By Amie Parnes and Justin Sink - 01/27/14 08:32 PM EST
President Obama’s legacy and the future of his second term hang in the balance in Tuesday’s pivotal State of the Union address.
Obama will step to the podium reeling from a lost year, and with the window for him to exert his influence closing slowly but surely.
“As much as I hate to admit it, this is probably going to be it,” one former senior administration official said of the speech. “He has one shot here, and he can’t afford to miss.”
The address is intended to lay out the president’s priorities ahead of this year’s midterm elections, which will decide the Senate’s balance of power.
“It’s definitely the biggest stage and the best opportunity he’ll have before the midterms,” added another former senior administration official.
After the midterms, the focus will quickly turn to the race to succeed Obama — forcing the president to share the stage with those hoping to succeed him.
The second official disagreed with the premise that the speech amounted to a do-or-die moment for Obama, however.
“The idea that he can’t do anything in his last two years is misguided,” said the official, who noted that former President Clinton left office with his highest approval ratings and was able to put points on the scoreboard during his last few years in office.
Senior administration officials say the crux of the president’s reboot effort will be drawing and defining a contrast with congressional Republicans by emphasizing a new willingness to act unilaterally. The White House is desperate to distance Obama from an obstinate Congress that has stymied his legislative priorities and left most voters disenchanted with Washington.
“The president is not going to tell the American people that he’s going to wait for Congress,” White House communications director Dan Pfeiffer told CNN on Sunday. “He’s going to move forward in areas like job training, education, manufacturing, on his own to try to restore opportunity for American families.”
Tuesday’s address will focus on how the president can affect economic mobility and inequality — areas that will appeal to his party’s base.
Obama is expected to announce he has secured pledges from some of the nation’s largest employers to not discriminate against the long-term unemployed — a presidential initiative designed to draw contrast with lawmakers who have failed to extend emergency unemployment benefits that lapsed late last year.
White House officials have also said that the president will renew his call to raise the federal minimum wage to $10.10 per hour. Democrats on the Hill have suggested that Obama sign an executive order telling government agencies to award preferential treatment to contractors who pay above that wage, and there’s wide speculation that Obama could announce such an initiative in his speech.
The president will also signal a focus on manufacturing in his remarks, with trips to visit a steel plant outside of Pittsburgh and an engine factory near Milwaukee scheduled for Wednesday. Obama is also to visit suburban Maryland and Nashville as part of a post-speech whistle-stop tour.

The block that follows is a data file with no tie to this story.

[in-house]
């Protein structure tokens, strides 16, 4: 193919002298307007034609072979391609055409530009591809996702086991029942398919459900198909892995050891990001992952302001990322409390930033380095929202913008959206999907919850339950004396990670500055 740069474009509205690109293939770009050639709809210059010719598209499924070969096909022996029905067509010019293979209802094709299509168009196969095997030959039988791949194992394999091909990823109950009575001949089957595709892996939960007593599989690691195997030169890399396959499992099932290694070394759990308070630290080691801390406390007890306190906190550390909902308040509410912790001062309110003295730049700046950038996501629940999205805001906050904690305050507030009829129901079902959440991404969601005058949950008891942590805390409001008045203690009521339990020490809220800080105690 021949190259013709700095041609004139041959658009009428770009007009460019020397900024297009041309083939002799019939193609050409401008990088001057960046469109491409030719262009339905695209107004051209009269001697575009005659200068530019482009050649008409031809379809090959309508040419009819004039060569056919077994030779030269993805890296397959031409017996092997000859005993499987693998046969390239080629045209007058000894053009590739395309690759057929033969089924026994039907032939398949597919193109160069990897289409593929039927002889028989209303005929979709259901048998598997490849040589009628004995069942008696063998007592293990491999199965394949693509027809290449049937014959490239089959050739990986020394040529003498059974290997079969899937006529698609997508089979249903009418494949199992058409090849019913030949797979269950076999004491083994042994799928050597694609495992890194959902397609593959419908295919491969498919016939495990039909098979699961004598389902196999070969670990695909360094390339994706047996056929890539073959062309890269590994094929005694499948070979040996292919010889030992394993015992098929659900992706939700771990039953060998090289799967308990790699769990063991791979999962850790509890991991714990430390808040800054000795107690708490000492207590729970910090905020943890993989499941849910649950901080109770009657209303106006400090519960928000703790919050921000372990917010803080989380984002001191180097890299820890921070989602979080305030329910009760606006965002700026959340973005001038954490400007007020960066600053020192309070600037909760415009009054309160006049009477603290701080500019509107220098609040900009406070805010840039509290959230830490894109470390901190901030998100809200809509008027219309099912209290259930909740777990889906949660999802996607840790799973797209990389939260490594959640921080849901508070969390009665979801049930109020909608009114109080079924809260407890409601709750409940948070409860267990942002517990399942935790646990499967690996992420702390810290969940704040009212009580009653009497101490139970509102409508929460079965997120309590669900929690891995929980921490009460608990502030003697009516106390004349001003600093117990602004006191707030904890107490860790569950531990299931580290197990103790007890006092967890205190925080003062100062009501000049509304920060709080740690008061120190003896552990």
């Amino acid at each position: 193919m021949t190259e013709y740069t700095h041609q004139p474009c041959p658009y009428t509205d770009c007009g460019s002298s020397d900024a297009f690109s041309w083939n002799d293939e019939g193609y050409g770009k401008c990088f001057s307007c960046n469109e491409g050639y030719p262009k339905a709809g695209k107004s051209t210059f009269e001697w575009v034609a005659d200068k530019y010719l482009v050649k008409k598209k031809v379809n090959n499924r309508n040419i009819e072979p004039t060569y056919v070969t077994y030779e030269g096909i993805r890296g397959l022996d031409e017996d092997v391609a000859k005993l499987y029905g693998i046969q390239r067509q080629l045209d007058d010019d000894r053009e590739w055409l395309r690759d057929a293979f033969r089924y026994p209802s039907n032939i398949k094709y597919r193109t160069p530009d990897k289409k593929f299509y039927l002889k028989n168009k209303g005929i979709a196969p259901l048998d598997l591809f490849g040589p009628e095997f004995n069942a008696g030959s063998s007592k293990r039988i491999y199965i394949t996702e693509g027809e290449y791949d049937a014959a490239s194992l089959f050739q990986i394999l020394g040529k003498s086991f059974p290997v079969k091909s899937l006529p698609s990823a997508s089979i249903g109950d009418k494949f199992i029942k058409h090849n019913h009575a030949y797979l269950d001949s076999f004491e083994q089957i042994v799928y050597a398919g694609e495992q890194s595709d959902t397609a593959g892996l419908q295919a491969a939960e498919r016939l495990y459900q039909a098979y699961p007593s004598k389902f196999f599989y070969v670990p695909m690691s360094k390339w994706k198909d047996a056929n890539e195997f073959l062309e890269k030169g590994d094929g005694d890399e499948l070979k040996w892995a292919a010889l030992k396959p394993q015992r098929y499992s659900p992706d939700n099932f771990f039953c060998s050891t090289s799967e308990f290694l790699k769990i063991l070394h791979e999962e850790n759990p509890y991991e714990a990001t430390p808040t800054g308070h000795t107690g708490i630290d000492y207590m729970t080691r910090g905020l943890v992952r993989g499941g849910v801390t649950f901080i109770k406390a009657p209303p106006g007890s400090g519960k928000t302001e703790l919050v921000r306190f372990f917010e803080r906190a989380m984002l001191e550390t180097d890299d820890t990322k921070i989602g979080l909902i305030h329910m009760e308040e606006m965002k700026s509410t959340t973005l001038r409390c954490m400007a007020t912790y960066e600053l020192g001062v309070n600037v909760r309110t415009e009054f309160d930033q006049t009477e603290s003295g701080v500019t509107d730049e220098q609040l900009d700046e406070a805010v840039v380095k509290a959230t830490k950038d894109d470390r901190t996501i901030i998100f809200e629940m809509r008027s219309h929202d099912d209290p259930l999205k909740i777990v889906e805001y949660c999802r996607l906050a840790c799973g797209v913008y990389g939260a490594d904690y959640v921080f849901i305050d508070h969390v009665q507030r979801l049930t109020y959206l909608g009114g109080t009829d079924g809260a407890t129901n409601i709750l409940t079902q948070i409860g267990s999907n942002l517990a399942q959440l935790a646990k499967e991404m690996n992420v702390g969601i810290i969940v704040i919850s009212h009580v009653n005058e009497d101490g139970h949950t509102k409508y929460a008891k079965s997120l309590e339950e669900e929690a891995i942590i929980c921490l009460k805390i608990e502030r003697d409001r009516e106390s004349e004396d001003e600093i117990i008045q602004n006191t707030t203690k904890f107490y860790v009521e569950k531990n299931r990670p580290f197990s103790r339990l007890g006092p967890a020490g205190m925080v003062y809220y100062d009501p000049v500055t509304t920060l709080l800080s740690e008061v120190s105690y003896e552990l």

Obama is also expected to talk about education, aides say; guests in the first lady’s viewing box will include the District of Columbia’s teacher of the year and a teenage boy who became the youngest intern at semiconductor chip maker Intel after attending the White House science fair. Vice President Biden is expected to travel to Rochester, N.Y., later in the week to discuss education and workforce development.
Other guests of the first lady include survivors of the Boston Marathon bombing, the fire chief from an Oklahoma town devastated by a tornado, and Jason Collins, the first openly gay NBA player.
The address comes as Obama is attempting to regain his footing on questions of competence and leadership. A Quinnipiac poll released last week found that a majority of Americans — 53 percent — did not believe the Obama administration was competent at running the government. And a weekend ABC News/Washington Post poll found half the country disapproved of Obama’s handling of his job.
Still, the White House acknowledged it would still need to work with lawmakers to pursue some of its most substantial second-term policy goals.
“This is not an either/or proposition here,” White House press secretary Jay Carney told reporters.
The second former senior administration official added that Obama won’t provide a knockout punch to Republicans in his address — particularly because he needs to work with lawmakers on legislation including immigration.
“You can’t punch someone in the nose and then ask them out to dinner,” the former senior official said. “I expect he’ll walk a fine line.”
Republicans say the clock might already have run out for Obama — and his intention of working with Congress.
Asked if the speech on Tuesday represented Obama’s last chance to move the needle before lame-duck fatigue sets in, Brendan Buck, a spokesman for Speaker John Boehner (R-Ohio), said that it “may be too late already.”
“The president’s only a lame duck if he decides to be,” Buck said. “But if he plans to announce that he’s done working with Congress, then he’s made that choice.”